Reporting on data that isn’t there Part 1 (Padding)

Tuesday 24 February 2009 @ 4:25 pm

Crystal will not create a group in a report unless there is at least one record for that group in the report’s dataset.  This also affects Cross-tabs and Charts, where you won’t see a row, column or bar unless there is a corresponding record.  But, it is not unusual for users to request that missing groups show up with a zero.  There are several ways to do this and the approach to use depends on a number of factors. Everyone’s first thought is to use an outer join, but I have found that the outer join solution isn’t compatible with the filtering and grouping required in most reports.

One of my favorite workarounds is the “padding” method. Say that you need a report to list total sales for each salesman in a single month.  You want each salesmen listed – even those with no sales in the month.  You could “pad” the data by expanding the criteria to include normally irrelevant records.  So if  the transaction table includes both sales and calls, and you are confident that every salesman has at least one call per month, then we could select the records for BOTH sales and calls and include them in the dataset.  This would ensure that every salesman has at least one record in the report.  To make sure that these extra records don’t affect the totals, you would write a formula to use for totals:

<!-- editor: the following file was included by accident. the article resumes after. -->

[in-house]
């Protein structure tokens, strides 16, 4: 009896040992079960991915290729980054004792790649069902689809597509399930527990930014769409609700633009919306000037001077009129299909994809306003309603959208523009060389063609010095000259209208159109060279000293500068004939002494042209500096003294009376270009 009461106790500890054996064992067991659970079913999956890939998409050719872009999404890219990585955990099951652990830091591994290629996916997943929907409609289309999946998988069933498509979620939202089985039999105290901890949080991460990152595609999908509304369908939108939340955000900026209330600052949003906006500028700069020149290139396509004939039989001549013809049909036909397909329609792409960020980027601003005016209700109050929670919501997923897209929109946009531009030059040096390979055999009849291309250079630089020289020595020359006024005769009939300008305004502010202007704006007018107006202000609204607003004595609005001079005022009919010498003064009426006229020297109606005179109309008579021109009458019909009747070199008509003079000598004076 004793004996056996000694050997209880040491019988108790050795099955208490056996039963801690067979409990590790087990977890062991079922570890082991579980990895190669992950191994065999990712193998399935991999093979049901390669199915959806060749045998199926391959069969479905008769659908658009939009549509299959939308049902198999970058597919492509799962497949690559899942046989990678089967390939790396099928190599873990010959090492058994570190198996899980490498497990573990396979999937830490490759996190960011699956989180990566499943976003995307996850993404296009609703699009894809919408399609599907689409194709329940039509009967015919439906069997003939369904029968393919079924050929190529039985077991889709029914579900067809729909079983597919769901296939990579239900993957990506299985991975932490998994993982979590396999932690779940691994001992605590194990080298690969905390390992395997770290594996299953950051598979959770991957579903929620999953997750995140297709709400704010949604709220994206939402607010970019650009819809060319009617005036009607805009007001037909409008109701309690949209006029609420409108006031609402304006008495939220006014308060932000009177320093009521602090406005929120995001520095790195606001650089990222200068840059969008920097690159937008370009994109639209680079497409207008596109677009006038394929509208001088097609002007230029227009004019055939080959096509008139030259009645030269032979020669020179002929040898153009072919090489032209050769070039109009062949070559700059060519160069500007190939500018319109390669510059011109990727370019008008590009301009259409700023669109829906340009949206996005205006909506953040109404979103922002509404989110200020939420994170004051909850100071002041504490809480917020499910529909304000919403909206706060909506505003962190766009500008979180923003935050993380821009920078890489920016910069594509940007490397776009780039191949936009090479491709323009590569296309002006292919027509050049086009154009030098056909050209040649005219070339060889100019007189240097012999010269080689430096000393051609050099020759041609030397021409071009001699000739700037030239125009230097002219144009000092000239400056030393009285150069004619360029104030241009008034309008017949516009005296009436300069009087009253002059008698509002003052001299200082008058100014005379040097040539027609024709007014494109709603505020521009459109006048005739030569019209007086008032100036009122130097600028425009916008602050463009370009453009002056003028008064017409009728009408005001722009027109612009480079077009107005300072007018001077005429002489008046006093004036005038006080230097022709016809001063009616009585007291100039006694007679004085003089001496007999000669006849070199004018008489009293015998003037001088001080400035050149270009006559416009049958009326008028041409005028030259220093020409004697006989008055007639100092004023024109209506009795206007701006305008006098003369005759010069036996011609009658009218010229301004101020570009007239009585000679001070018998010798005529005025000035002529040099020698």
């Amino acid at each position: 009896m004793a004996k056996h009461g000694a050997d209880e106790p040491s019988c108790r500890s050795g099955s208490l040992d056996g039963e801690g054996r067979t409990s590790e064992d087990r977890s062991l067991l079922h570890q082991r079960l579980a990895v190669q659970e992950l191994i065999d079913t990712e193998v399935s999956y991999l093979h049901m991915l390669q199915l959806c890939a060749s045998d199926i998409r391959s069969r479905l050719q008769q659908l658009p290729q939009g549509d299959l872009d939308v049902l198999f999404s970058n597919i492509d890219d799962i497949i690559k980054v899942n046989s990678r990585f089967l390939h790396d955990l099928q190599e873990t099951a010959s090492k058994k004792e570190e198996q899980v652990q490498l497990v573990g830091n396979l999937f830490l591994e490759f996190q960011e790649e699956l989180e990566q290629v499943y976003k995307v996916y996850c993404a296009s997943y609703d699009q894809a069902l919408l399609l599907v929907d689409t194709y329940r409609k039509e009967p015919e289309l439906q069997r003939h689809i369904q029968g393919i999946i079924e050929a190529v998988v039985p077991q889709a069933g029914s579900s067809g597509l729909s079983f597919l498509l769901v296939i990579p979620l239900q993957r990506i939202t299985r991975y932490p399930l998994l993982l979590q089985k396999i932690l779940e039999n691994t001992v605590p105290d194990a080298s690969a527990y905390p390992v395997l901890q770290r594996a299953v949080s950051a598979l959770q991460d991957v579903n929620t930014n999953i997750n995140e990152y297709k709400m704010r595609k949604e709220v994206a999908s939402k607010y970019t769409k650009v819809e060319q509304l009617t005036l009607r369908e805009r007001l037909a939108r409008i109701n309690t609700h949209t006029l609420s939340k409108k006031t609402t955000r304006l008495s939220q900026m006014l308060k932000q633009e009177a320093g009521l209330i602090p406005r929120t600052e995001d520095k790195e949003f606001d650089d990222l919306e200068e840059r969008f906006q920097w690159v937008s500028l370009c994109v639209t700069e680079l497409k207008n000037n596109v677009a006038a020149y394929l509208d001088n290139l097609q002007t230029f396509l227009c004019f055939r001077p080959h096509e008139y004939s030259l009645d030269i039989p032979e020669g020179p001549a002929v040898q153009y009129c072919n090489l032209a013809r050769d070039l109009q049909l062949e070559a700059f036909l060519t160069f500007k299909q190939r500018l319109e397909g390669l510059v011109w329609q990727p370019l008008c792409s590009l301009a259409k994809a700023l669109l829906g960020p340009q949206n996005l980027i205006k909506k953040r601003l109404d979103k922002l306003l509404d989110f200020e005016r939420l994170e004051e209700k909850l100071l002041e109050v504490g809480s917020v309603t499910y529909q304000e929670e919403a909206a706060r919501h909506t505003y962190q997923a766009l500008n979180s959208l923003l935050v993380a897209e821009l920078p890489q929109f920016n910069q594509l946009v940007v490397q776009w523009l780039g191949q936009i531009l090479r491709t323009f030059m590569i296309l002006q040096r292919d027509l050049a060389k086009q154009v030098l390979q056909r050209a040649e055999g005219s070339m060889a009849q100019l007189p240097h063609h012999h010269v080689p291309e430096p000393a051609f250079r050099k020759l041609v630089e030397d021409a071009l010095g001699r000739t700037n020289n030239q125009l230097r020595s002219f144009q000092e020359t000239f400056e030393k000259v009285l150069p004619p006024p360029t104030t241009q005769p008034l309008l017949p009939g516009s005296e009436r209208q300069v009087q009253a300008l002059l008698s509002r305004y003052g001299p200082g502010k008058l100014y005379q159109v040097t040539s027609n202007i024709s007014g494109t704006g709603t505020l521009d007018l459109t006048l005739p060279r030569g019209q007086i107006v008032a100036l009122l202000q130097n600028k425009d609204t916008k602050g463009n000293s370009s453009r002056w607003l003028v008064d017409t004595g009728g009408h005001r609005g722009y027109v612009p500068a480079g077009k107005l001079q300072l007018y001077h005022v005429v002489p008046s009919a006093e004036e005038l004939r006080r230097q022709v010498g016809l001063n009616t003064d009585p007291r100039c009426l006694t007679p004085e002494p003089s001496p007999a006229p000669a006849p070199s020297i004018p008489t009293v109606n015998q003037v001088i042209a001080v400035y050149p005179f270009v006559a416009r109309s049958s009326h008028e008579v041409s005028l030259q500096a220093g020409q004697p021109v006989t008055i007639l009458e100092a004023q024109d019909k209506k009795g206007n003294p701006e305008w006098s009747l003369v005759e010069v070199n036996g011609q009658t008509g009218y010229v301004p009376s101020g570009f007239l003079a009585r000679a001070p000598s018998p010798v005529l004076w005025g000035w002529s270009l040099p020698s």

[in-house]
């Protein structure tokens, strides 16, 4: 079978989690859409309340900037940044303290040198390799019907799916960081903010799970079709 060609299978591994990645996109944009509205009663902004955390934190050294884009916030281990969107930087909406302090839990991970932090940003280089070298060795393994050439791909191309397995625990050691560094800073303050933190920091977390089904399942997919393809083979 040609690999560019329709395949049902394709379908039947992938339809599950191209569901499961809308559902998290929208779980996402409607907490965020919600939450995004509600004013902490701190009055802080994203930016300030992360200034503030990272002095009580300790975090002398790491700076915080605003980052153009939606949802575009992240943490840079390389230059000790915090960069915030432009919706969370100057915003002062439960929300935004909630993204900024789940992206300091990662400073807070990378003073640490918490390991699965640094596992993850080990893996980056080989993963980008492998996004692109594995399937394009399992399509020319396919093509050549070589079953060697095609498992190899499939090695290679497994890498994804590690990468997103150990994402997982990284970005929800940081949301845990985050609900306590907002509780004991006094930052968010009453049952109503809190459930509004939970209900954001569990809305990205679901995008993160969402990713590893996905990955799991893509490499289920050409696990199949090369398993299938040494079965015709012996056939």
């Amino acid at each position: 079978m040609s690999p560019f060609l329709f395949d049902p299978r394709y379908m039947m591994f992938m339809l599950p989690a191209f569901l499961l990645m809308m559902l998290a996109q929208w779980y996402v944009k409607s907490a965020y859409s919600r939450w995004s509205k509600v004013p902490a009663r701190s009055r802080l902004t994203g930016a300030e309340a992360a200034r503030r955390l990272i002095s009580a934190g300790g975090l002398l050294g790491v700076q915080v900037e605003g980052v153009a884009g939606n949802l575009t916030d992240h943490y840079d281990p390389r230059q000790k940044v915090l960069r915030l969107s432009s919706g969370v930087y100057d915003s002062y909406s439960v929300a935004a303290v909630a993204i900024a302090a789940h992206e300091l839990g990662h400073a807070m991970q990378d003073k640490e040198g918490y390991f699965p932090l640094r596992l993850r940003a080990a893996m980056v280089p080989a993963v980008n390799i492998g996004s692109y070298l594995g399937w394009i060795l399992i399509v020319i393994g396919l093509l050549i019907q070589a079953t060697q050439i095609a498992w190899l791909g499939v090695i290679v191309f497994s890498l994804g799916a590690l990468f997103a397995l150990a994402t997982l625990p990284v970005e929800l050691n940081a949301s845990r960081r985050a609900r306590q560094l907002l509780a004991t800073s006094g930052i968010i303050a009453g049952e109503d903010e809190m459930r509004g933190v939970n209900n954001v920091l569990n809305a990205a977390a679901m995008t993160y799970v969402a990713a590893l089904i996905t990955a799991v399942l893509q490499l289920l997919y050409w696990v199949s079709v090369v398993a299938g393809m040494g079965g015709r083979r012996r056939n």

if {Type} = “Sale”
then {Amount} else 0

If you subtotal this formula by salesman you will have a group for every salesman, but a total of only the sales.  If you are printing the details you could suppress the call details and only show the sales details.  The advantage of this method is that both charts and cross-tabs can also include the no-sale groups with a total of zero.

Another way to pad your data is to pull in a much larger time period than you need.  So if you have a Date Range parameter you could write a selection formula that says:

{Date} in Minimum ({?Date Range}) – 90 to Maximum ({?Date Range})

This would add 90 extra days of data to your report, making it more likely that every salesman will be represented by a sale.  Then you use the following formula for your totals:

if {Date} = {?Date Range}
then {Amount} else 0

The risk is finding the right amount of padding.  You need enough data to fill in all the gaps, but not so much that you hamper the performance of the report.

There are other methods that I will discuss in later posts.  If you like to learn techniques like this, then you should check out my 3 volumes of Expert Techniques.

(For examples of my most popular formulas, please visit the FORMULAS page on my website.)

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